How resource scarcity is driving the third Industrial Revolution
Comment of the Day

April 16 2014

Commentary by Eoin Treacy

How resource scarcity is driving the third Industrial Revolution

If you believe as we do that we are in the early stages of a third industrial revolution then this video from McKinsey is well worth spending 11 minutes to watch. Here is a section from the transcript:

What’s important to realize is that the technologies we’re talking about changing in this way are really basic infrastructure technologies. And because of that, they have this spillover benefit for the productivity of the economy as a whole.

When we change the cost of a structure—in housing or an office—that has a knock-on effect on all these industries that use or take advantage of buildings. When we change the economics of the resources required for transportation and for movement of goods, every industry that ships anything anywhere in the world benefits from that.

When we virtualize a process to, instead of physically moving a good, turn it into a service delivered over your phone or over the Internet remotely, that, again, spreads to many, many industries, from elevators to automobiles to mining companies. They’re all now taking advantage of the fact that I can do things remotely. That’s why it’s very exciting. We’re just at the beginning, the inception point, of these new materials and new IT technologies beginning to affect many, many other industrial domains.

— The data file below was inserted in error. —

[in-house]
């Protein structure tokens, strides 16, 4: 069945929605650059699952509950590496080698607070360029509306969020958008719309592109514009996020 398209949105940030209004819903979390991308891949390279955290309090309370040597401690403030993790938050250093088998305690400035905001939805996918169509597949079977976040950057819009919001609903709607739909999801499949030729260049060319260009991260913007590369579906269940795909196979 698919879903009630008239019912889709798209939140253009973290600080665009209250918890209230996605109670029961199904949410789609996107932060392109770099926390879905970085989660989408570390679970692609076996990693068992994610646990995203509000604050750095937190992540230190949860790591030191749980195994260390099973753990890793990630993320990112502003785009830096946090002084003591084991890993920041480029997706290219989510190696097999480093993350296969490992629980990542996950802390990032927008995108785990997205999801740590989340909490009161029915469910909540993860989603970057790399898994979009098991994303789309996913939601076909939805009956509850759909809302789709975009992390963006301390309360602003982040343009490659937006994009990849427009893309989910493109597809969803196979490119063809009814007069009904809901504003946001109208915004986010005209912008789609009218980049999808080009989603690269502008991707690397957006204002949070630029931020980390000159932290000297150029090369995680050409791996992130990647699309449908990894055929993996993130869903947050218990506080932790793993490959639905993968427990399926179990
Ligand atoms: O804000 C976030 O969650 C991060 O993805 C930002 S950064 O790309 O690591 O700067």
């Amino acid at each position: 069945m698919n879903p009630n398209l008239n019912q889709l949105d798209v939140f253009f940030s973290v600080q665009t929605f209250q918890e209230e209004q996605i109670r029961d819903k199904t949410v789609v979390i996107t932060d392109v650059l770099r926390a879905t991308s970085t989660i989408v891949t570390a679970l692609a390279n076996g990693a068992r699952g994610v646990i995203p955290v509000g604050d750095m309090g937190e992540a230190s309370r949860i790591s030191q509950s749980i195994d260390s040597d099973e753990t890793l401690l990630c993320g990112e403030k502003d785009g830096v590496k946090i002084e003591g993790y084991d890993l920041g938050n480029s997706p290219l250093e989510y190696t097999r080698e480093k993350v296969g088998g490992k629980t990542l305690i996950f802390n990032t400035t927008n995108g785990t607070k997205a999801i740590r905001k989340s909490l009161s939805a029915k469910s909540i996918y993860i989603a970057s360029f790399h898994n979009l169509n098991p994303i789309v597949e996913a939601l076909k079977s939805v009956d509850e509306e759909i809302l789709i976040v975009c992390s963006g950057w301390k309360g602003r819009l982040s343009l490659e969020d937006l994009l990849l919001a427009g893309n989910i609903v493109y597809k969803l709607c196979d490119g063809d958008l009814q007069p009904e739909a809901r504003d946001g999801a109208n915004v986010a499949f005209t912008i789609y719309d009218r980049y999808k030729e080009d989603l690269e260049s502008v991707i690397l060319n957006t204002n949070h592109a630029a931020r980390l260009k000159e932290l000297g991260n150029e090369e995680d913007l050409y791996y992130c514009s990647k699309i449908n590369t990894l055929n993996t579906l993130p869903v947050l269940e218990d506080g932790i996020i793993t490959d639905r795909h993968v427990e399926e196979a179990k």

Eoin Treacy's view

The above video helps bring together a number of themes that are likely to help drive productivity growth over the coming decades. This is worth keeping in mind following the sharp pullbacks experienced by a number of technology companies over the last six weeks. 

The reality of the accelerating curve of innovation is that industrial processes are being revolutionised. The move to outperformance by heavy industry sectors more than two years ago together with the growth of embedded processors, optics, robotics, 3-D printing etc. represent the seed beds from which major bull markets are developing. The majority of these sectors are still developing so the volatility witnessed in their shares prices of late is perhaps not so surprising but their medium-term to long-term prospects remain positive.

Sensata Technologies IPOed in 2010 and spent much of the time between 2011 and 2013 ranging. The share broke out to new highs in February and a sustained move below $40 would be required to question medium-term scope for additional upside. 

This additional article from McKinsey, this time on the solar sector, and also kindly forwarded by a subscriber may also be of interest. 

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